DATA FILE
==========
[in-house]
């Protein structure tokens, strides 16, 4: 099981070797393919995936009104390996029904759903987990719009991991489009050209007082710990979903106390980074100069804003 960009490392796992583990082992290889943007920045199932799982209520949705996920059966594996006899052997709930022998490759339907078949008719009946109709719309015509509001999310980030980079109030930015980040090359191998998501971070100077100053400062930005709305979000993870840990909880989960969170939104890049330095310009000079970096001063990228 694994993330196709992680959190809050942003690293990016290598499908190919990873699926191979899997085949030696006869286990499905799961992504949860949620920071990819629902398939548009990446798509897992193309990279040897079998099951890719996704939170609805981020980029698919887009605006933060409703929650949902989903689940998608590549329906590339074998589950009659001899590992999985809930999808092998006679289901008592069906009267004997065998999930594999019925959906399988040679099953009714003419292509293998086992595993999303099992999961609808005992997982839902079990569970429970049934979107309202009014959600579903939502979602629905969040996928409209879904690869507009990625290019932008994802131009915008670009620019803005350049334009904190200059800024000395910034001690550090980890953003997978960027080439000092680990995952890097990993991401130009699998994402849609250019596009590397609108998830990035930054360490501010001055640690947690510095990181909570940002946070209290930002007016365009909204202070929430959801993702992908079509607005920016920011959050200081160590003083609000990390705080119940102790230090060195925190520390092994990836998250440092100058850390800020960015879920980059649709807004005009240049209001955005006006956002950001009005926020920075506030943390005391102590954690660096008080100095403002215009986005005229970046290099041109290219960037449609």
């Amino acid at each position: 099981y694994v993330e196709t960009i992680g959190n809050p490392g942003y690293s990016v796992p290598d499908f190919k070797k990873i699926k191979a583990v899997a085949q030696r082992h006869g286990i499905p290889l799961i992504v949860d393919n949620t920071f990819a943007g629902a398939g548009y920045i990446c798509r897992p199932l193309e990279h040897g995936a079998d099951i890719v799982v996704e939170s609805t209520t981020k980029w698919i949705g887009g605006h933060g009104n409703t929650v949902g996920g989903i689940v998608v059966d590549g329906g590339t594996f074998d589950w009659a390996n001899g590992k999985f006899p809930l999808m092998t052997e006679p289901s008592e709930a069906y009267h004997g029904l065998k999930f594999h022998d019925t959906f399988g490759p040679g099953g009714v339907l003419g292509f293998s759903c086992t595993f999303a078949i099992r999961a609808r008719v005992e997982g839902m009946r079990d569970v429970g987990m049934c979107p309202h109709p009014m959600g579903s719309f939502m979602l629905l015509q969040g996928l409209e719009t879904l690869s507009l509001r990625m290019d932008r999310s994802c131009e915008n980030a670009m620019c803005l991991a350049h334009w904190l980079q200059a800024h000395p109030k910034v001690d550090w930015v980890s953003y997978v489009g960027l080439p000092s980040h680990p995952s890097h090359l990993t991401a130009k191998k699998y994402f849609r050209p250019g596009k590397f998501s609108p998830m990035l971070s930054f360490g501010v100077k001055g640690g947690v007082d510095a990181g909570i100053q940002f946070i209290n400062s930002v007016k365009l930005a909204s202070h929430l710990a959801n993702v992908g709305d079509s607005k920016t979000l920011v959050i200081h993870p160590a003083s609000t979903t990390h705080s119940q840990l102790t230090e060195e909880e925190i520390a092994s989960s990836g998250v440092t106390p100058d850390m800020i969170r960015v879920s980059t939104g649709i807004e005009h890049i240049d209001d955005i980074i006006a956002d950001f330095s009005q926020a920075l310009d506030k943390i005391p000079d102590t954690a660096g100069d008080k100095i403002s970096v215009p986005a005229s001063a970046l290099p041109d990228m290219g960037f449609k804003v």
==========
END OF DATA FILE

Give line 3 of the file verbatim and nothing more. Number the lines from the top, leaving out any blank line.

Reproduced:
């Amino acid at each position: 099981y694994v993330e196709t960009i992680g959190n809050p490392g942003y690293s990016v796992p290598d499908f190919k070797k990873i699926k191979a583990v899997a085949q030696r082992h006869g286990i499905p290889l799961i992504v949860d393919n949620t920071f990819a943007g629902a398939g548009y920045i990446c798509r897992p199932l193309e990279h040897g995936a079998d099951i890719v799982v996704e939170s609805t209520t981020k980029w698919i949705g887009g605006h933060g009104n409703t929650v949902g996920g989903i689940v998608v059966d590549g329906g590339t594996f074998d589950w009659a390996n001899g590992k999985f006899p809930l999808m092998t052997e006679p289901s008592e709930a069906y009267h004997g029904l065998k999930f594999h022998d019925t959906f399988g490759p040679g099953g009714v339907l003419g292509f293998s759903c086992t595993f999303a078949i099992r999961a609808r008719v005992e997982g839902m009946r079990d569970v429970g987990m049934c979107p309202h109709p009014m959600g579903s719309f939502m979602l629905l015509q969040g996928l409209e719009t879904l690869s507009l509001r990625m290019d932008r999310s994802c131009e915008n980030a670009m620019c803005l991991a350049h334009w904190l980079q200059a800024h000395p109030k910034v001690d550090w930015v980890s953003y997978v489009g960027l080439p000092s980040h680990p995952s890097h090359l990993t991401a130009k191998k699998y994402f849609r050209p250019g596009k590397f998501s609108p998830m990035l971070s930054f360490g501010v100077k001055g640690g947690v007082d510095a990181g909570i100053q940002f946070i209290n400062s930002v007016k365009l930005a909204s202070h929430l710990a959801n993702v992908g709305d079509s607005k920016t979000l920011v959050i200081h993870p160590a003083s609000t979903t990390h705080s119940q840990l102790t230090e060195e909880e925190i520390a092994s989960s990836g998250v440092t106390p100058d850390m800020i969170r960015v879920s980059t939104g649709i807004e005009h890049i240049d209001d955005i980074i006006a956002d950001f330095s009005q926020a920075l310009d506030k943390i005391p000079d102590t954690a660096g100069d008080k100095i403002s970096v215009p986005a005229s001063a970046l290099p041109d990228m290219g960037f449609k804003v």